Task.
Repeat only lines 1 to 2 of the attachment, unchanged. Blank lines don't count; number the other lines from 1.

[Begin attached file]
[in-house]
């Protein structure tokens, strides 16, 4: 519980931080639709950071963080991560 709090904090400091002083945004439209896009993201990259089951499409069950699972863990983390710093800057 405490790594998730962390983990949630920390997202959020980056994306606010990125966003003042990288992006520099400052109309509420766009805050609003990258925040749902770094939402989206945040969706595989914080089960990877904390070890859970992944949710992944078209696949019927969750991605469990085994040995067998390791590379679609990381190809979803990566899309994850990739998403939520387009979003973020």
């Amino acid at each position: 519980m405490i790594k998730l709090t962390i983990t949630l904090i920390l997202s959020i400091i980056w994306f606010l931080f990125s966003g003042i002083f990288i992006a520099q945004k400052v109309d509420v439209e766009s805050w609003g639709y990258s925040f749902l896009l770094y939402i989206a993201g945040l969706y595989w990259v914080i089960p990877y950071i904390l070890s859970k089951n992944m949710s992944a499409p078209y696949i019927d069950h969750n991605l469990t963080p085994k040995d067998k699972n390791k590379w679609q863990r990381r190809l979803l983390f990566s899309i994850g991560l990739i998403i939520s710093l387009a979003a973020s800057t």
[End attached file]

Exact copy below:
[in-house]
């Protein structure tokens, strides 16, 4: 519980931080639709950071963080991560 709090904090400091002083945004439209896009993201990259089951499409069950699972863990983390710093800057 405490790594998730962390983990949630920390997202959020980056994306606010990125966003003042990288992006520099400052109309509420766009805050609003990258925040749902770094939402989206945040969706595989914080089960990877904390070890859970992944949710992944078209696949019927969750991605469990085994040995067998390791590379679609990381190809979803990566899309994850990739998403939520387009979003973020």